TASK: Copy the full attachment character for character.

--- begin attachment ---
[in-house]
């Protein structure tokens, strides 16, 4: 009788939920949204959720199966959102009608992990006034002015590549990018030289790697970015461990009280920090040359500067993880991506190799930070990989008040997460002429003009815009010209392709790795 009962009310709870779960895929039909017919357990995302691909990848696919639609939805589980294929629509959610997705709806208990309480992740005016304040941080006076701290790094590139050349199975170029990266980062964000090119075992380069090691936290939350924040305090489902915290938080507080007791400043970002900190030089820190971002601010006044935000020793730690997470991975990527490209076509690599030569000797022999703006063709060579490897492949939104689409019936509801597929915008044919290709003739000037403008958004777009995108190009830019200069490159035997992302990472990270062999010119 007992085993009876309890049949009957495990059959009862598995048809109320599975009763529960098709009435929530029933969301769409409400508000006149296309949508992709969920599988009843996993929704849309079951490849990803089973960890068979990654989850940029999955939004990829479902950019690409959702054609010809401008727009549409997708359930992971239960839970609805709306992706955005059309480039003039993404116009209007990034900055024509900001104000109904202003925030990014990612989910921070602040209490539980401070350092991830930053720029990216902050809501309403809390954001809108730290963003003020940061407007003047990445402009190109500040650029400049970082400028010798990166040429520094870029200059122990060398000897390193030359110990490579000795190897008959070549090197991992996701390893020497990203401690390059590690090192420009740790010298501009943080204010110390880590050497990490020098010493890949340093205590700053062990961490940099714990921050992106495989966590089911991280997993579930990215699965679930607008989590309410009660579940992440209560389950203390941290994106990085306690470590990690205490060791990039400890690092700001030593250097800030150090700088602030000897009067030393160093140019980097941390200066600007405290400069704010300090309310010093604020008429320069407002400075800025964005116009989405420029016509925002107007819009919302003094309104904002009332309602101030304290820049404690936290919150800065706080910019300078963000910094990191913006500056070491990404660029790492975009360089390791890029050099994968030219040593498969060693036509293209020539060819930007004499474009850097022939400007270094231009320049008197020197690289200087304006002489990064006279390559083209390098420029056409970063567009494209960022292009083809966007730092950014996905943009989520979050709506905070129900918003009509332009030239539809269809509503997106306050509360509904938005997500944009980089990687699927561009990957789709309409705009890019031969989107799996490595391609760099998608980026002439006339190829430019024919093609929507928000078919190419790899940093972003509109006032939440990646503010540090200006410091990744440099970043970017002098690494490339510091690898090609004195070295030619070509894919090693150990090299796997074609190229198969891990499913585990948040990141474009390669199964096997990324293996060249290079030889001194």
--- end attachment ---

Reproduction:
[in-house]
């Protein structure tokens, strides 16, 4: 009788939920949204959720199966959102009608992990006034002015590549990018030289790697970015461990009280920090040359500067993880991506190799930070990989008040997460002429003009815009010209392709790795 009962009310709870779960895929039909017919357990995302691909990848696919639609939805589980294929629509959610997705709806208990309480992740005016304040941080006076701290790094590139050349199975170029990266980062964000090119075992380069090691936290939350924040305090489902915290938080507080007791400043970002900190030089820190971002601010006044935000020793730690997470991975990527490209076509690599030569000797022999703006063709060579490897492949939104689409019936509801597929915008044919290709003739000037403008958004777009995108190009830019200069490159035997992302990472990270062999010119 007992085993009876309890049949009957495990059959009862598995048809109320599975009763529960098709009435929530029933969301769409409400508000006149296309949508992709969920599988009843996993929704849309079951490849990803089973960890068979990654989850940029999955939004990829479902950019690409959702054609010809401008727009549409997708359930992971239960839970609805709306992706955005059309480039003039993404116009209007990034900055024509900001104000109904202003925030990014990612989910921070602040209490539980401070350092991830930053720029990216902050809501309403809390954001809108730290963003003020940061407007003047990445402009190109500040650029400049970082400028010798990166040429520094870029200059122990060398000897390193030359110990490579000795190897008959070549090197991992996701390893020497990203401690390059590690090192420009740790010298501009943080204010110390880590050497990490020098010493890949340093205590700053062990961490940099714990921050992106495989966590089911991280997993579930990215699965679930607008989590309410009660579940992440209560389950203390941290994106990085306690470590990690205490060791990039400890690092700001030593250097800030150090700088602030000897009067030393160093140019980097941390200066600007405290400069704010300090309310010093604020008429320069407002400075800025964005116009989405420029016509925002107007819009919302003094309104904002009332309602101030304290820049404690936290919150800065706080910019300078963000910094990191913006500056070491990404660029790492975009360089390791890029050099994968030219040593498969060693036509293209020539060819930007004499474009850097022939400007270094231009320049008197020197690289200087304006002489990064006279390559083209390098420029056409970063567009494209960022292009083809966007730092950014996905943009989520979050709506905070129900918003009509332009030239539809269809509503997106306050509360509904938005997500944009980089990687699927561009990957789709309409705009890019031969989107799996490595391609760099998608980026002439006339190829430019024919093609929507928000078919190419790899940093972003509109006032939440990646503010540090200006410091990744440099970043970017002098690494490339510091690898090609004195070295030619070509894919090693150990090299796997074609190229198969891990499913585990948040990141474009390669199964096997990324293996060249290079030889001194």